Many of these tools separate their engine (which can run many different rules in a common format) and the rules themselves (which encode specific traits to look for). We focused on tools with behavior-based (rather than metadata-based) detection, and publicly available source code and detection rules. We found three Python-ecosystem tools which met these conditions: Bandit4Mal, OSSGadget OSS Detect Backdoor, and PyPI Malware Checks.

We used a benchmark dataset including 168 malware packages (courtesy of the Backstabber's Knife Collection and maloss datasets), 1,430 popular packages, and 986 randomly-selected packages. We then scanned these packages with each chosen tool, recording all alerts produced by the setup.py files (which can run malicious code at package installation time) as well as the entire package (for malicious code that executes at runtime). We consider an alert for a malicious package a true positive and an alert for a benign package a false positive. The following table shows the percentage of packages with at least one alert, by tool and dataset:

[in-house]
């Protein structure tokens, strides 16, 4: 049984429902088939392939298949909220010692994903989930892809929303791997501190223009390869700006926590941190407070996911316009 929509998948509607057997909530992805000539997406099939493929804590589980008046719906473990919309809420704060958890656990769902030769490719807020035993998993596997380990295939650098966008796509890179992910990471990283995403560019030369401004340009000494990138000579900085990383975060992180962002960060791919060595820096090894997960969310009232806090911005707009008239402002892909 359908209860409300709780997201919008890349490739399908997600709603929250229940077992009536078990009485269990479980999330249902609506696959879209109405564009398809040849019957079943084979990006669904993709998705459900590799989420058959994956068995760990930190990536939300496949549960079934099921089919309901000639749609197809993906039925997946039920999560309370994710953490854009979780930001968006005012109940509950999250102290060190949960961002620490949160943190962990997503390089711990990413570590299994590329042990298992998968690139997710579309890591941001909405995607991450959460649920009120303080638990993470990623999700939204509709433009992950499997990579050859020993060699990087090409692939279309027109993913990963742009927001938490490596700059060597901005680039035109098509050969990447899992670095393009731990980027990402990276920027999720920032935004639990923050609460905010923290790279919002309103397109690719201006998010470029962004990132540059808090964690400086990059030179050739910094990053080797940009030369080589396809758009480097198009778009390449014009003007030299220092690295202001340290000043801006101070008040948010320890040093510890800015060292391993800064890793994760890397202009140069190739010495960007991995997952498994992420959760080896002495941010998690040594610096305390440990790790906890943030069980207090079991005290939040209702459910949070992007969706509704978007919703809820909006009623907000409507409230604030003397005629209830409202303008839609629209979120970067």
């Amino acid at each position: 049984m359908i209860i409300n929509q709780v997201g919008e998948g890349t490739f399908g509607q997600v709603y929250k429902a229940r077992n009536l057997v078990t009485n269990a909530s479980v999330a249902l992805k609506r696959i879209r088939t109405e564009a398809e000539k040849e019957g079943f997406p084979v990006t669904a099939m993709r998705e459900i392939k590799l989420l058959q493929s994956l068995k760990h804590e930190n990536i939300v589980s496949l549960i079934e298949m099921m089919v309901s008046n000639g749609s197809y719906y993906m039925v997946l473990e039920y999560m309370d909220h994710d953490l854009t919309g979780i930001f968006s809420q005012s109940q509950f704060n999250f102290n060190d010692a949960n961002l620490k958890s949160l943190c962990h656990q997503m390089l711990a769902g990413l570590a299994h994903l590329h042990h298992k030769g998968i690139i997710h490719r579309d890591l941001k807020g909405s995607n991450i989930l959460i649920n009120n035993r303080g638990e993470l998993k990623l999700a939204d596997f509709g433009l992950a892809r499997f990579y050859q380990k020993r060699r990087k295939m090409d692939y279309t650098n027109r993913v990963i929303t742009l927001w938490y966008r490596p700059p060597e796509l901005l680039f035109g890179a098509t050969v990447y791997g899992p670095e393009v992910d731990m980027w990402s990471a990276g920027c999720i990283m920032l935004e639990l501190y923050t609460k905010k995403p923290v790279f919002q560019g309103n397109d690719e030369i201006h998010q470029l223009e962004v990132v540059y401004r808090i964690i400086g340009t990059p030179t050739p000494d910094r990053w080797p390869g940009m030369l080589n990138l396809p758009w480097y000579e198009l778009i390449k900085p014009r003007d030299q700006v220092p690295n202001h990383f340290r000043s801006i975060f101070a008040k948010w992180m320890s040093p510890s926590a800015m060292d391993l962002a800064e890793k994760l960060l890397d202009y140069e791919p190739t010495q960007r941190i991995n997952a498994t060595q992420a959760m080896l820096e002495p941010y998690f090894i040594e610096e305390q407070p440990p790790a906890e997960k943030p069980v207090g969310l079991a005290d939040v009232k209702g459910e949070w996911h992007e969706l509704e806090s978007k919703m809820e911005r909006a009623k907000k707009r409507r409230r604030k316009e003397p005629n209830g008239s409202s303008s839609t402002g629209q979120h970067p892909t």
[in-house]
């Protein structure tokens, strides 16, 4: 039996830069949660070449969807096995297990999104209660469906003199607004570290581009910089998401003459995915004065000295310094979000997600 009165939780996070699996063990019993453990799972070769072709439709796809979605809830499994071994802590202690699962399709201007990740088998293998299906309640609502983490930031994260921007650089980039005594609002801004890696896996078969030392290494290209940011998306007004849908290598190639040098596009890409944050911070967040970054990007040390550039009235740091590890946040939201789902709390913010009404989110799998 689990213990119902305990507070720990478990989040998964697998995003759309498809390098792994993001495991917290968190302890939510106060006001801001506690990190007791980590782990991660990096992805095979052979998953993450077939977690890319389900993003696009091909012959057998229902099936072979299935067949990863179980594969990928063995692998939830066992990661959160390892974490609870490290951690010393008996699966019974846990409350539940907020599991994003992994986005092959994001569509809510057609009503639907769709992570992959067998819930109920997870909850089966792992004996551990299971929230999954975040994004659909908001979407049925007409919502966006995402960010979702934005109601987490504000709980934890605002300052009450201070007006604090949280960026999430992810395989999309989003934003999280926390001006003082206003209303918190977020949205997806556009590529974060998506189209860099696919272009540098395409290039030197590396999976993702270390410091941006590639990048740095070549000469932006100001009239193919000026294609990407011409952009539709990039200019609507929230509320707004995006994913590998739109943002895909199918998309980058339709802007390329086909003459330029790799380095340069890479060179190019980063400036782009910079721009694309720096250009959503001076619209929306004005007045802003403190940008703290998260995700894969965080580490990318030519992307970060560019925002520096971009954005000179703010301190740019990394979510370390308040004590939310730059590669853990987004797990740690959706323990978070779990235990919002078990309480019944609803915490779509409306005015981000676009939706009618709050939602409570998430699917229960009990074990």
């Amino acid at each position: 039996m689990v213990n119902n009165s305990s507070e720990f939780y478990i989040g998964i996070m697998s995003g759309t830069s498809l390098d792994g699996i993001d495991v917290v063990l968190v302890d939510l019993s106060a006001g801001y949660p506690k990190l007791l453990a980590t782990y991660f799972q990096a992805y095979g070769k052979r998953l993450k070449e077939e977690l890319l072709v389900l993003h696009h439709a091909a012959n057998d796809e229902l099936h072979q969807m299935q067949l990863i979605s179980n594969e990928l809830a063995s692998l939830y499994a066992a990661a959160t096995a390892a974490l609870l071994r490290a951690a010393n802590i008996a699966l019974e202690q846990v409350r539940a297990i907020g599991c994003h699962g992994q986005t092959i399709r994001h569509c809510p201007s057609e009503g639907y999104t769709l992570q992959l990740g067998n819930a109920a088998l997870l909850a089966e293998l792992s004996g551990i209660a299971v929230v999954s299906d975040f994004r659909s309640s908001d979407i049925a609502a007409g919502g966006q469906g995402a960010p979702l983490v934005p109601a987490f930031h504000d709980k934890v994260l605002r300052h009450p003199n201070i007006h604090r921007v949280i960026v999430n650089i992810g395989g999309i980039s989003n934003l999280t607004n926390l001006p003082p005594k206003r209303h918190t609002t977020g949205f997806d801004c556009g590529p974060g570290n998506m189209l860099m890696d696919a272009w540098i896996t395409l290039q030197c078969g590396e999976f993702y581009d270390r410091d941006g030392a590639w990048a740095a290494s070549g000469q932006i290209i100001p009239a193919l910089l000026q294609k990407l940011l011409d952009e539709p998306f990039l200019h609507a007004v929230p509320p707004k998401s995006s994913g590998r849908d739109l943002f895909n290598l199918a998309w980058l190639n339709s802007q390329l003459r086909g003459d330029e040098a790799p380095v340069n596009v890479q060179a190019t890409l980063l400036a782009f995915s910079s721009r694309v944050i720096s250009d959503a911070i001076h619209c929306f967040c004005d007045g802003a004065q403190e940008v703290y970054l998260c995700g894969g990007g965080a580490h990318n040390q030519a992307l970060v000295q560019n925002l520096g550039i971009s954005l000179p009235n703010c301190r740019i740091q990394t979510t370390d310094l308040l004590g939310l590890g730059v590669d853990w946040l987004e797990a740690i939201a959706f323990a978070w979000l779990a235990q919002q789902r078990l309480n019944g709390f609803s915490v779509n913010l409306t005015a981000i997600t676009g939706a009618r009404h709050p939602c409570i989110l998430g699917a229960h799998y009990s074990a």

This is what we learned:

Scanners catch the majority of malicious packages.

All three of these tools had true positive rates above 50%. When including all Python files, the tools detected over 85% of malicious packages. 

False positive rates are high (sometimes higher than true positive rates).

The measured tools have false positive rates between 15% and 97%. The false positive rate increases (sometimes higher than the true positive rate for malicious packages) when checking all files, rather than just setup.py files. This suggests that many rules used by these tools are designed to catch behavior that is suspicious in setup.py files, but normal in package code.

When it rains, it pours: packages with one alert often have many more.

The tools can fire multiple alerts per package, and they did. Scanning the setup.py files of benign packages, we find that all tools have a median of 3 or fewer alerts. When scanning all Python files, the number of alerts increases to between 10 and 85. The noisiest benign packages had 145,799 alerts.